Thursday, March 19, 2009

After Watchmen

Via staff comics guy James N.:

In an attempt to cash in on the recent media blitzkrieg that was the Watchmen film, DC Comics launched the "After Watchmen, What's Next?" website, with a list of graphic novels for you to try, if you enjoyed the film or comic.

I have yet to see the movie, but loved the comic. I am Pulpfiction's resident comic monkey, so I was interested, amused, and horrified at some of their choices.

DC broke the graphic novels down into categories, and so rather than you having to navigate your way through hordes of men in pervert suits, I'll highlight a few choice comics here, for you blossoming comic geeks:

We're going to ignore the obvious choices; the great Alan Moore comics that were already adapted into horrible movies: V For Vendetta, The League of Extraordinary Gentlemen, and From Hell. All of them are awesome and all of them are worth reading (but not watching).

As for the rest:

  • The Authority: Relentless, written by Warren Ellis & illustrated by Bryan Hitch. The seven most powerful superhumans on the planet join together to become the Earth's moral hammer, to create a finer world, at any cost. They start out on the defensive; stopping ten thousand super-terrorists from divebombing Los Angeles, or repelling an invasion from an alternate Earth. But as the series progresses, they become more and more proactive, threatening sovereign governments to change their corrupt ways or risk getting squashed. "We are the Authority," they say, "BEHAVE."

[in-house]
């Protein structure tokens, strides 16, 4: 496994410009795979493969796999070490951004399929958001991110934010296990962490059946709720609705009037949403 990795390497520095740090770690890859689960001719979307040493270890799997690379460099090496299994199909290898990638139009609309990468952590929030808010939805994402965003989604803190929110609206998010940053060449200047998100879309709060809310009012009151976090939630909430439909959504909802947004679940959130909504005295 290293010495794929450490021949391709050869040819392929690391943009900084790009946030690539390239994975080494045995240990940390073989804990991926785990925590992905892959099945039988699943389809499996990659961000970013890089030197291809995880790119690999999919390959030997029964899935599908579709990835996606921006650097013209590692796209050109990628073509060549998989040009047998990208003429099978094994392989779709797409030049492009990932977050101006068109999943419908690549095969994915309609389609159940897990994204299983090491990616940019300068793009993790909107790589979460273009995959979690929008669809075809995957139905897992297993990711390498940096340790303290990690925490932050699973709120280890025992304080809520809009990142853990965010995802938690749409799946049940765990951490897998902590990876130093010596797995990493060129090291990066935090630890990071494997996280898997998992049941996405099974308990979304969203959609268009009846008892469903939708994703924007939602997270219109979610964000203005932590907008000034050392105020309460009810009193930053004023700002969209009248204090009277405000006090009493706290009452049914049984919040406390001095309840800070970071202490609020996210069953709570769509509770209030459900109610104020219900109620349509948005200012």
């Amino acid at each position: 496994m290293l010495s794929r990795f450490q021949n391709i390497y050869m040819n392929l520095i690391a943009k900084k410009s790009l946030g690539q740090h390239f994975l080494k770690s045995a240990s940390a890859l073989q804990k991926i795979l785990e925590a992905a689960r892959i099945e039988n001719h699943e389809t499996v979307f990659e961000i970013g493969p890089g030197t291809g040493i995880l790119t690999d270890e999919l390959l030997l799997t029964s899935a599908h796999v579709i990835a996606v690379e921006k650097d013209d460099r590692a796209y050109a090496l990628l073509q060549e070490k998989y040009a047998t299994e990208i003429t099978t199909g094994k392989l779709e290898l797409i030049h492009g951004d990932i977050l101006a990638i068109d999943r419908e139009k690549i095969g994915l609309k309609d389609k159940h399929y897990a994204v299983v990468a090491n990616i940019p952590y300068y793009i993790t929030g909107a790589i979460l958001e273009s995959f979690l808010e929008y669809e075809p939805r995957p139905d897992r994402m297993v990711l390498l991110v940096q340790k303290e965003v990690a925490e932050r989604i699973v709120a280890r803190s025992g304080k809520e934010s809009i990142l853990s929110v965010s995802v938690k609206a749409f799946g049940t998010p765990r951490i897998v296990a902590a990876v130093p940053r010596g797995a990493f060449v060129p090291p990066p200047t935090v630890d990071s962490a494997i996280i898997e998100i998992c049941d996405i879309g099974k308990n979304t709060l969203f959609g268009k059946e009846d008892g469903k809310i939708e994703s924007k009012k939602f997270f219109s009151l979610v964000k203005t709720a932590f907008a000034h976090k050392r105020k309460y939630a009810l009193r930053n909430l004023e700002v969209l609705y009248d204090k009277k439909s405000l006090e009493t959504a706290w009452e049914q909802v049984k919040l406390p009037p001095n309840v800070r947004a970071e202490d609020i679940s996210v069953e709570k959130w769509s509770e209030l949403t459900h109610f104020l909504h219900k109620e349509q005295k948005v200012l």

• Promethea Book One, illustrated by J.H. Williams III. A five-volume series that lies somewhere between Neil Gaiman's Sandman and Wonder Woman. A fantasy adventure through the Kabbalistic Tree of Life. Alan Moore, by the way, is a Magician. A real one that studies Magick. With a "k". Yes. Promethea is how Alan Moore sees the world.
  • Transmetropolitan Vol 1: Back on the Street, written by Warren Ellis & illustrated by Darick Robertson. The adventures of journalist Spider Jerusalem, who is Hunter Thompson reborn in a perverted future, armed only with a bowel disruptor and The Truth.

DC Comics actually publishes comics from a number of proper novelists. Jodi Picoult, Greg Rucka, and Brad Meltzer have all taken a stab at the superhero genre. But the most recognizable name would have to be good old Neil Gaiman: novelist, screenwriter, object of goth desire.
  • The Sandman Vol 1: Preludes & Nocturnes, written by Neil Gaiman & illustrated by Sam Kieth. An occultist attempting to capture Death to bargain for eternal life traps her younger brother Dream instead. After his 70 year imprisonment and eventual escape, Dream, also known as Morpheus, goes on a quest for his lost objects of power. And so begins a wonderful anthology of stories about the power of dreams and the nature of stories. Everyone should read Sandman at least once.

If comics were movies, "Mature Readers" would be the equivalent of an "R" rating. It means there are F-Bombs and Nipples between the covers.
  • Preacher Vol 1: Gone to Texas, written by Garth Ennis & illustrated by Steve Dillon. Jesse Custer is a small-town reverend, slowly losing his flock and his faith. Until he is possessed by a spiritual force called "Genesis" the child of an angel and a devil which gives Custer the power of The Word: the ability to make people do whatever he says. With that, he begins a violent (and occasionally hilarious) journey across America to track down the God that abandoned Earth and everyone on it.

All of these fine graphic novels are available at either branch of Pulpfiction, or are easily ordered at 20% their Canadian cover price. I can also recommend about five thousand other great comics if you can handle being talked at by a hypercaffeinated nerd.